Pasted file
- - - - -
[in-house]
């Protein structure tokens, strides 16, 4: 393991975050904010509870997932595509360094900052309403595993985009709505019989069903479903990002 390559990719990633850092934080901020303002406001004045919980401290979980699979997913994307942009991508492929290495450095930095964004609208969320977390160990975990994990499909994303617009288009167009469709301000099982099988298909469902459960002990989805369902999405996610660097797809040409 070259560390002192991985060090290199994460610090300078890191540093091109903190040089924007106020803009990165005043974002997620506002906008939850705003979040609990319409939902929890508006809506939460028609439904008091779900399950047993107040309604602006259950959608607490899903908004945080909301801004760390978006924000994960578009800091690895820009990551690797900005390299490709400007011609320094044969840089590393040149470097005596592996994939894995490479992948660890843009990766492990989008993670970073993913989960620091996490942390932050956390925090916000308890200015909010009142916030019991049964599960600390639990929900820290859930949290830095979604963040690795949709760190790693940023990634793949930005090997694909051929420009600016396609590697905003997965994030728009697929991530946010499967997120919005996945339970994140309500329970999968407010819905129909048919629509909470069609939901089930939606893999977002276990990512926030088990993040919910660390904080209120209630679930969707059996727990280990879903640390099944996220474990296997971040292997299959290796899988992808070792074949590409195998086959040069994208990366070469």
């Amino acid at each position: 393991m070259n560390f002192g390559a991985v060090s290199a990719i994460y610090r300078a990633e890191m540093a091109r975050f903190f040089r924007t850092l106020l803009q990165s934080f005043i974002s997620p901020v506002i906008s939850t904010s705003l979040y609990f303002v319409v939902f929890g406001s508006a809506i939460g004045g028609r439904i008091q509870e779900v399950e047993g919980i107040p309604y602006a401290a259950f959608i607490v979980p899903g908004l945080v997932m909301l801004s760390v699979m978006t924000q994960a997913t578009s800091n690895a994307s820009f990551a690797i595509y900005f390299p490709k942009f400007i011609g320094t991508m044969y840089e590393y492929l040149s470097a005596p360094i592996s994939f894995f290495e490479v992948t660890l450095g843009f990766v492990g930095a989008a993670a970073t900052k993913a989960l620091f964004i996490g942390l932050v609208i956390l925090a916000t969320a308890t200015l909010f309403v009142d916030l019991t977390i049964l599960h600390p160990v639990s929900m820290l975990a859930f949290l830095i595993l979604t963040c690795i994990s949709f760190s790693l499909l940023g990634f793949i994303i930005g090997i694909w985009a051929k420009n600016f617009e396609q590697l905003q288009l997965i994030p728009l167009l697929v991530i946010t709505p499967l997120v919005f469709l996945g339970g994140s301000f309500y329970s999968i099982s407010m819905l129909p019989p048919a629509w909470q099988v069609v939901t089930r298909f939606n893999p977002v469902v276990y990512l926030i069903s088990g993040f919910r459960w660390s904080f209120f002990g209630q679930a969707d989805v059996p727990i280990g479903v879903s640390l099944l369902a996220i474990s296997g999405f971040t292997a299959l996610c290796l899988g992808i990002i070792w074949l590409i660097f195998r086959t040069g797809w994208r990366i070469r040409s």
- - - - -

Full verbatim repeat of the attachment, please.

[in-house]
């Protein structure tokens, strides 16, 4: 393991975050904010509870997932595509360094900052309403595993985009709505019989069903479903990002 390559990719990633850092934080901020303002406001004045919980401290979980699979997913994307942009991508492929290495450095930095964004609208969320977390160990975990994990499909994303617009288009167009469709301000099982099988298909469902459960002990989805369902999405996610660097797809040409 070259560390002192991985060090290199994460610090300078890191540093091109903190040089924007106020803009990165005043974002997620506002906008939850705003979040609990319409939902929890508006809506939460028609439904008091779900399950047993107040309604602006259950959608607490899903908004945080909301801004760390978006924000994960578009800091690895820009990551690797900005390299490709400007011609320094044969840089590393040149470097005596592996994939894995490479992948660890843009990766492990989008993670970073993913989960620091996490942390932050956390925090916000308890200015909010009142916030019991049964599960600390639990929900820290859930949290830095979604963040690795949709760190790693940023990634793949930005090997694909051929420009600016396609590697905003997965994030728009697929991530946010499967997120919005996945339970994140309500329970999968407010819905129909048919629509909470069609939901089930939606893999977002276990990512926030088990993040919910660390904080209120209630679930969707059996727990280990879903640390099944996220474990296997971040292997299959290796899988992808070792074949590409195998086959040069994208990366070469």
């Amino acid at each position: 393991m070259n560390f002192g390559a991985v060090s290199a990719i994460y610090r300078a990633e890191m540093a091109r975050f903190f040089r924007t850092l106020l803009q990165s934080f005043i974002s997620p901020v506002i906008s939850t904010s705003l979040y609990f303002v319409v939902f929890g406001s508006a809506i939460g004045g028609r439904i008091q509870e779900v399950e047993g919980i107040p309604y602006a401290a259950f959608i607490v979980p899903g908004l945080v997932m909301l801004s760390v699979m978006t924000q994960a997913t578009s800091n690895a994307s820009f990551a690797i595509y900005f390299p490709k942009f400007i011609g320094t991508m044969y840089e590393y492929l040149s470097a005596p360094i592996s994939f894995f290495e490479v992948t660890l450095g843009f990766v492990g930095a989008a993670a970073t900052k993913a989960l620091f964004i996490g942390l932050v609208i956390l925090a916000t969320a308890t200015l909010f309403v009142d916030l019991t977390i049964l599960h600390p160990v639990s929900m820290l975990a859930f949290l830095i595993l979604t963040c690795i994990s949709f760190s790693l499909l940023g990634f793949i994303i930005g090997i694909w985009a051929k420009n600016f617009e396609q590697l905003q288009l997965i994030p728009l167009l697929v991530i946010t709505p499967l997120v919005f469709l996945g339970g994140s301000f309500y329970s999968i099982s407010m819905l129909p019989p048919a629509w909470q099988v069609v939901t089930r298909f939606n893999p977002v469902v276990y990512l926030i069903s088990g993040f919910r459960w660390s904080f209120f002990g209630q679930a969707d989805v059996p727990i280990g479903v879903s640390l099944l369902a996220i474990s296997g999405f971040t292997a299959l996610c290796l899988g992808i990002i070792w074949l590409i660097f195998r086959t040069g797809w994208r990366i070469r040409s």